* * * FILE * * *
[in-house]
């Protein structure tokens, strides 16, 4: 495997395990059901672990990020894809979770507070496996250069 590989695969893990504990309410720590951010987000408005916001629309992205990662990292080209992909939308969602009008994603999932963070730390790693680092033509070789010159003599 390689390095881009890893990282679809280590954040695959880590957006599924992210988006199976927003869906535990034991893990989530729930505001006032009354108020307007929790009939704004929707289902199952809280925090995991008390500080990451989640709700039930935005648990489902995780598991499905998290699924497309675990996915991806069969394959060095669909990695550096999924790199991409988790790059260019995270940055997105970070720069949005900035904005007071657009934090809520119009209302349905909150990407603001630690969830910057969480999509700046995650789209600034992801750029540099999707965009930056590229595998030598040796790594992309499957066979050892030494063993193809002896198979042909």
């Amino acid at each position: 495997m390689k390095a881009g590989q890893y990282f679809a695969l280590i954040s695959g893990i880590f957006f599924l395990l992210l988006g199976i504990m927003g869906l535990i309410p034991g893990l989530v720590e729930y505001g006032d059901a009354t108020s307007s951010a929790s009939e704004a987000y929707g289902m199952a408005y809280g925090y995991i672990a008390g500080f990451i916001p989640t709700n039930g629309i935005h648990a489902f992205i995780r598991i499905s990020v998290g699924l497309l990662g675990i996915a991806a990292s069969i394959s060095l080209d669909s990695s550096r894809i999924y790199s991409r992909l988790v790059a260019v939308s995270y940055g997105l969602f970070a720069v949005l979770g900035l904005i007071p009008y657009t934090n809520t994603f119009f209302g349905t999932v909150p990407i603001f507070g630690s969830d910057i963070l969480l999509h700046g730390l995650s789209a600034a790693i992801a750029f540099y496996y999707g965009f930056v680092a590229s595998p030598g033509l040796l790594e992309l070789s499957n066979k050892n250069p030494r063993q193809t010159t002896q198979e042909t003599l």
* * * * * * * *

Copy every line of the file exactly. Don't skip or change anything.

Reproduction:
[in-house]
């Protein structure tokens, strides 16, 4: 495997395990059901672990990020894809979770507070496996250069 590989695969893990504990309410720590951010987000408005916001629309992205990662990292080209992909939308969602009008994603999932963070730390790693680092033509070789010159003599 390689390095881009890893990282679809280590954040695959880590957006599924992210988006199976927003869906535990034991893990989530729930505001006032009354108020307007929790009939704004929707289902199952809280925090995991008390500080990451989640709700039930935005648990489902995780598991499905998290699924497309675990996915991806069969394959060095669909990695550096999924790199991409988790790059260019995270940055997105970070720069949005900035904005007071657009934090809520119009209302349905909150990407603001630690969830910057969480999509700046995650789209600034992801750029540099999707965009930056590229595998030598040796790594992309499957066979050892030494063993193809002896198979042909």
């Amino acid at each position: 495997m390689k390095a881009g590989q890893y990282f679809a695969l280590i954040s695959g893990i880590f957006f599924l395990l992210l988006g199976i504990m927003g869906l535990i309410p034991g893990l989530v720590e729930y505001g006032d059901a009354t108020s307007s951010a929790s009939e704004a987000y929707g289902m199952a408005y809280g925090y995991i672990a008390g500080f990451i916001p989640t709700n039930g629309i935005h648990a489902f992205i995780r598991i499905s990020v998290g699924l497309l990662g675990i996915a991806a990292s069969i394959s060095l080209d669909s990695s550096r894809i999924y790199s991409r992909l988790v790059a260019v939308s995270y940055g997105l969602f970070a720069v949005l979770g900035l904005i007071p009008y657009t934090n809520t994603f119009f209302g349905t999932v909150p990407i603001f507070g630690s969830d910057i963070l969480l999509h700046g730390l995650s789209a600034a790693i992801a750029f540099y496996y999707g965009f930056v680092a590229s595998p030598g033509l040796l790594e992309l070789s499957n066979k050892n250069p030494r063993q193809t010159t002896q198979e042909t003599l």